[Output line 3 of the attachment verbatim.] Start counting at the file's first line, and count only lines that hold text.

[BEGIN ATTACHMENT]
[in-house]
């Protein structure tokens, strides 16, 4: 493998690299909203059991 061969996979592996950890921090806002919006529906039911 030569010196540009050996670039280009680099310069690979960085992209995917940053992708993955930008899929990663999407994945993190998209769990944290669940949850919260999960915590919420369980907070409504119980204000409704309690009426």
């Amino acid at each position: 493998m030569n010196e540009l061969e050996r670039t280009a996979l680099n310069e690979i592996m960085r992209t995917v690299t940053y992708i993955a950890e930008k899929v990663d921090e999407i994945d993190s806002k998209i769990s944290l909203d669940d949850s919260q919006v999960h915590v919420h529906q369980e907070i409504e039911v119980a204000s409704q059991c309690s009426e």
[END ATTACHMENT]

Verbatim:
């Amino acid at each position: 493998m030569n010196e540009l061969e050996r670039t280009a996979l680099n310069e690979i592996m960085r992209t995917v690299t940053y992708i993955a950890e930008k899929v990663d921090e999407i994945d993190s806002k998209i769990s944290l909203d669940d949850s919260q919006v999960h915590v919420h529906q369980e907070i409504e039911v119980a204000s409704q059991c309690s009426e």